As always, I needed a nice book of short stories to get me through the work day — I love that I can sit down, read one on my lunch break, and then movAs always, I needed a nice book of short stories to get me through the work day — I love that I can sit down, read one on my lunch break, and then move on with the rest of my day. As I’ve said before, the problem I have with short stories is that I don’t always like all of them, and it’s disappointing to spend my lunch reading something I didn’t very much enjoy. Fortunately, with Gaiman, I rarely have that problem, so when I saw this available on OverDrive, I jumped at the chance to check it out.
This collection is incredibly cohesive — the themes and tones of the stories balance each other nicely. It’s a delightfully weird collection that consistently surprised me with its twists and turns. “Troll Bridge” talks about the process of growing up and becoming an adult, and how what we value can change over time. “The Witch’s Headstone” is a lovely companion to The Graveyard Book, which I’ve also read. It shows the bravery and goodness of a small child, and how sometimes children can see through biases and do the right thing. “How to Talk to Girls at Parties” shows how difficult talking to girls can be — and how otherworldly the other sex seems when you’re a teenager and trying to figure out the dating thing.
Those are just a few of my favorite stories. I enjoyed all of them as a whole and recommend this if you’re fan of fantasy and Neil Gaiman.
I was interested in this book for two reasons. The first is that Andrew loves Andre the Giant, and I wanted to see if he'd like this book as well. TheI was interested in this book for two reasons. The first is that Andrew loves Andre the Giant, and I wanted to see if he'd like this book as well. The second is that I was intrigued about using a comic format for a biography, so I wanted to see how it would work.
Overall, I think that it's a success. This isn't an incredibly detailed account of Andre the Giant's life, but it covers the main information and gives enough facts and tidbits to make it an interesting read. Also, with the comic format, the story moves very quickly -- I think I finished this in a few hours. The illustration style lends itself well to how the author portrays Andre's life -- very simple and straightforward. I learned a few things I didn't know about Andre and I truly enjoyed getting to know about his life as a wrestler, since the only thing I actually had any previous information on was his work on The Princess Bride.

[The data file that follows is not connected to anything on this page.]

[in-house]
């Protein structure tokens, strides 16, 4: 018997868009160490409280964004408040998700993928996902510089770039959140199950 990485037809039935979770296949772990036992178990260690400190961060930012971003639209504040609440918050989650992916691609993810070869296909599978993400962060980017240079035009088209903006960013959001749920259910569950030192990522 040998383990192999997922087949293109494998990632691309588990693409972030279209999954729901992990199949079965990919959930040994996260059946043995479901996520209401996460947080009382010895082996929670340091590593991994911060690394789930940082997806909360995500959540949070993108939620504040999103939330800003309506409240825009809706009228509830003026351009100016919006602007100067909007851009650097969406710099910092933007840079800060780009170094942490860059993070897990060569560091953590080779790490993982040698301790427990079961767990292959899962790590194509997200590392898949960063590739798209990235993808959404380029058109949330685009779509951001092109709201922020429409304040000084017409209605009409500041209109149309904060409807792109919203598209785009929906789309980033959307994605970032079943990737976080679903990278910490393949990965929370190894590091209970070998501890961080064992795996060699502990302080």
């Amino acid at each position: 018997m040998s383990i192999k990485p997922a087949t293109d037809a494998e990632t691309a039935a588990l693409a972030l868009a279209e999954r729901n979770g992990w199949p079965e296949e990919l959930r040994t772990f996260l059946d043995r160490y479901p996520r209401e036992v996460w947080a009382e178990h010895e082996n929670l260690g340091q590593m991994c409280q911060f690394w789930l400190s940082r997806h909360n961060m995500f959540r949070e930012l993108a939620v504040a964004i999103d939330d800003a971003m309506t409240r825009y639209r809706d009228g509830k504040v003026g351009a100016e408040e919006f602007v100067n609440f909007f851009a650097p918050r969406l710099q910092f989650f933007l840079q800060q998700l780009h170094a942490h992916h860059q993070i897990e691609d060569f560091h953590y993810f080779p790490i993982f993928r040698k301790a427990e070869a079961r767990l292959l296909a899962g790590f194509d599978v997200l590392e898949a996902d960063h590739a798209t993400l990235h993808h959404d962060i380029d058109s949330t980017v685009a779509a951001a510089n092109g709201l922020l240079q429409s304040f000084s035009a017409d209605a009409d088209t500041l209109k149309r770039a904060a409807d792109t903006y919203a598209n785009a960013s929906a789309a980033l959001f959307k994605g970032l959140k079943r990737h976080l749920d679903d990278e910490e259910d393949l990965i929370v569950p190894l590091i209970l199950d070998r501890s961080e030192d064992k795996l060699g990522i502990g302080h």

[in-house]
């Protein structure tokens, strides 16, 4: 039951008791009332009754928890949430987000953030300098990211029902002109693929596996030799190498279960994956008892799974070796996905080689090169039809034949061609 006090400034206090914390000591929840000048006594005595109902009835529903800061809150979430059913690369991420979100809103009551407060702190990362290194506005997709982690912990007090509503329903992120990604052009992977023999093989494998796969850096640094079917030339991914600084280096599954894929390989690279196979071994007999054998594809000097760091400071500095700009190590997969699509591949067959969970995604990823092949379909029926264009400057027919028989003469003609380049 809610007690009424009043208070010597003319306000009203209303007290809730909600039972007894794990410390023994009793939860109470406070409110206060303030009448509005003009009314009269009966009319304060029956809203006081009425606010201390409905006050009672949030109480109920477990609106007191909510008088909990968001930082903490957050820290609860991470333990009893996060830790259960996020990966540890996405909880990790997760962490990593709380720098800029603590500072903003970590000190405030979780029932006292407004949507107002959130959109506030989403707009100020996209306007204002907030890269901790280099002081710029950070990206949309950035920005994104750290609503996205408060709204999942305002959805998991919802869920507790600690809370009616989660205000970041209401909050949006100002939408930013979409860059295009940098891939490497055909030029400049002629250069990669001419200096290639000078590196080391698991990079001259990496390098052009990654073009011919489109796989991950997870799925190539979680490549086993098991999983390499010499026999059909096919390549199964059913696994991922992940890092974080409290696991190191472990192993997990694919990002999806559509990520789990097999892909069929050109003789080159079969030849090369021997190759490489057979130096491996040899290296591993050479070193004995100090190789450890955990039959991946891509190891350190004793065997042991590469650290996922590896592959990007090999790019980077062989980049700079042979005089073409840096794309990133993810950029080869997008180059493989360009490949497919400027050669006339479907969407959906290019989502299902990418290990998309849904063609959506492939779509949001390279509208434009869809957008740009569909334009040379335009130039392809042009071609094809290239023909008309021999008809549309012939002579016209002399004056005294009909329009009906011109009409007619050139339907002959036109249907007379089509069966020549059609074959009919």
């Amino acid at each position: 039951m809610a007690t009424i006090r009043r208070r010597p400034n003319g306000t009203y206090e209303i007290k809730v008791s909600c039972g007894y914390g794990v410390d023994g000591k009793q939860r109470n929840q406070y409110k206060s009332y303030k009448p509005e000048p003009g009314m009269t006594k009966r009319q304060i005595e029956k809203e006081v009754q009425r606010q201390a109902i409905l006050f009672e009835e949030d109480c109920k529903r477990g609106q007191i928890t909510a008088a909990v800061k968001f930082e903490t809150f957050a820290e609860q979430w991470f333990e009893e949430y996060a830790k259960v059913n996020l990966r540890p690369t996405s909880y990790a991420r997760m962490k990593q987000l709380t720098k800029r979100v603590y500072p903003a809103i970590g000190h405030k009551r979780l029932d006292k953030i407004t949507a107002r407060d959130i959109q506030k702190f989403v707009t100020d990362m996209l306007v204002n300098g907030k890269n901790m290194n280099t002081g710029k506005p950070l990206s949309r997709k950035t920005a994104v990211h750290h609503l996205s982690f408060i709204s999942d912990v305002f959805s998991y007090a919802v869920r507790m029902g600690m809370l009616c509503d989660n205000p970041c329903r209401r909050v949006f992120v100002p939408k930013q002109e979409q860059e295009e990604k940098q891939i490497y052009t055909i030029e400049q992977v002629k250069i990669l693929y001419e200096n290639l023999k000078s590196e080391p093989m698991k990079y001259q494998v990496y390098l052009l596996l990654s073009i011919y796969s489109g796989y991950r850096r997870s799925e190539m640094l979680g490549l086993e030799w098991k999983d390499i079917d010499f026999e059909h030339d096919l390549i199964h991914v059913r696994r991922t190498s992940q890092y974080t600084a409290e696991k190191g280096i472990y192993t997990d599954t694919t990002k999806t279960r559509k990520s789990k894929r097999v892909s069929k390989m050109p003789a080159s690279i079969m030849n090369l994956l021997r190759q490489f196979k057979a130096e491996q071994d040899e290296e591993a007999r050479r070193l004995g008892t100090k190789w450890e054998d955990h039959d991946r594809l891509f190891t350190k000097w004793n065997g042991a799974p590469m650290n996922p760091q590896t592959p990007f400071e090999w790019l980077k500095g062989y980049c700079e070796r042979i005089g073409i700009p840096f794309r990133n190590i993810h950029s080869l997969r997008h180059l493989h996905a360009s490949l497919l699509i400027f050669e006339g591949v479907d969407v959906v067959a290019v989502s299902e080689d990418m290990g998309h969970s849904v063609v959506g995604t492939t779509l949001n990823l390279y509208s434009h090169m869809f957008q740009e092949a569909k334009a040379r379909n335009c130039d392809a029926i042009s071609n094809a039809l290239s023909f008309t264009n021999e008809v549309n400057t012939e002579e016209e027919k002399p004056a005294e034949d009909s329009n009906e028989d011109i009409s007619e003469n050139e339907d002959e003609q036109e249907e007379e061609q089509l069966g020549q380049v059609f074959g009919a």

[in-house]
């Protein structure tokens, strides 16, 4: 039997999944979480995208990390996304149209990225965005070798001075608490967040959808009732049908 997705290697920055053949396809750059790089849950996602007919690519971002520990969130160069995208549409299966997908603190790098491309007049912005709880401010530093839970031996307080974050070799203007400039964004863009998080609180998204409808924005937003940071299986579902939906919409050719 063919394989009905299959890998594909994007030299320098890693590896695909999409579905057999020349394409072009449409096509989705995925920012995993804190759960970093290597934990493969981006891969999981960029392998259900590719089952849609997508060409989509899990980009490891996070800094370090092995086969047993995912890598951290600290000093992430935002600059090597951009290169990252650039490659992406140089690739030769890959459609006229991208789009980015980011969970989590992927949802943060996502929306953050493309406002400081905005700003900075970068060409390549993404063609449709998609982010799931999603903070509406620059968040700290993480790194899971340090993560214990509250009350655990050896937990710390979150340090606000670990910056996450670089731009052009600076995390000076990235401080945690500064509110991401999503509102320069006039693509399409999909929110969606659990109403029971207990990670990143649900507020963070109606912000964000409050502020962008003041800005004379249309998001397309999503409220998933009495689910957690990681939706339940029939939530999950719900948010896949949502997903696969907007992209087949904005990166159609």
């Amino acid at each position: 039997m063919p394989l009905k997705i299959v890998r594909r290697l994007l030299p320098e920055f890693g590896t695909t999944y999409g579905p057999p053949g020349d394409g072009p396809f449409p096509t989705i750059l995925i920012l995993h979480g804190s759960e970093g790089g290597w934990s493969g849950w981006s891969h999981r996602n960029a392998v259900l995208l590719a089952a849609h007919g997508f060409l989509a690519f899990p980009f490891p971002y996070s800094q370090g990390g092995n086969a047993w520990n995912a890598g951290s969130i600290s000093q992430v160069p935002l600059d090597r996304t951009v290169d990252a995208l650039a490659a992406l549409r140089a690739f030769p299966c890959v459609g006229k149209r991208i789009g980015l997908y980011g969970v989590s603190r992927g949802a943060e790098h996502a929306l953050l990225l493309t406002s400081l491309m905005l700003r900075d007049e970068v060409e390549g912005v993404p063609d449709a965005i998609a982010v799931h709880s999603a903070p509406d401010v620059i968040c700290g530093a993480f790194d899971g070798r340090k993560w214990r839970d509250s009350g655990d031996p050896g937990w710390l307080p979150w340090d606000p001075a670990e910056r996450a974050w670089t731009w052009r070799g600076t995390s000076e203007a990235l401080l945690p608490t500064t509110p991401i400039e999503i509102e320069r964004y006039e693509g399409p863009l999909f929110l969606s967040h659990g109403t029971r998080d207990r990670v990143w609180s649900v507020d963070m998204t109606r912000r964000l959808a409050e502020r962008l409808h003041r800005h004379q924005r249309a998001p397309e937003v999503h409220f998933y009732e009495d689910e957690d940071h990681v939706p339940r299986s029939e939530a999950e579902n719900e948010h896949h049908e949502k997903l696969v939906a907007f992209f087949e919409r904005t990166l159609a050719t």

I found out about this series when browsing through books from BEA 2013 — where the sequel was being offered as an ARC. For the most part, I just can’I found out about this series when browsing through books from BEA 2013 — where the sequel was being offered as an ARC. For the most part, I just can’t read series out of order (knowingly, at least), so I left it alone and put this book on the to-read list. And yes, 3 years later, I’m just now reading it. Us bibliophiles have a problem with overly long to-read lists, yes?
I have to say that this one gets off to an incredibly slow start. It tries to be too creepy too fast, to the point where I really just didn’t understand what was going on in the first few chapters. Is it trying to be paranormal? Is it trying to be just average-run-of-the-mill creepy? No idea. I think that was the point, but I personally wasn’t into it. By the first 30 pages, I was worried that I wouldn’t be able to get through it, but I powered on, and it turned out to get better. Yay! It also doesn’t help that there seems to be a wide variety of genres used for this book, but by my judgment, it’s more alternate history/gothic than anything. (Especially steampunk — um, what?!) There are so many creep factors to it that it just feels dark the way only gothic books do. Anyway, once the book figures out what its story is supposed to be, it gets pretty good.
One of my favorite things is how the main character, Katharine grows. It happens a little too suddenly, I think, but it is nice to see. Her uncle seems to be on the spectrum of autism in a time when that wasn’t something that was diagnosed, and she recognizes that while he has some difficulties, he’s a really nice person who cares a lot about his friends and family. I think this is a good thing for a middle grade book to bring up, and it’s done beautifully — incredibly subtle, which I appreciated.
The book skims over some of the issues of factories and poverty during the era it’s supposed to take place — I don’t think it goes in depth enough to be used as a companion to any of those topics in the classroom, but it certainly can’t hurt as an outside reading-for-fun suggestion if students seem interested in the ideas.
Overall, this was a fine read. It interested me enough that I want to see if the sequel gets any better, but it’s not something I’d highly recommend people to read. If you happen by it and have some free time, it’s not terrible and it’s kind of quick. I think middle grade readers would kind of enjoy it, but it’s not super amazing. The sequel is now on my to-read list, so I’ll get back to you on how it develops! (Hopefully sooner than 3 years.)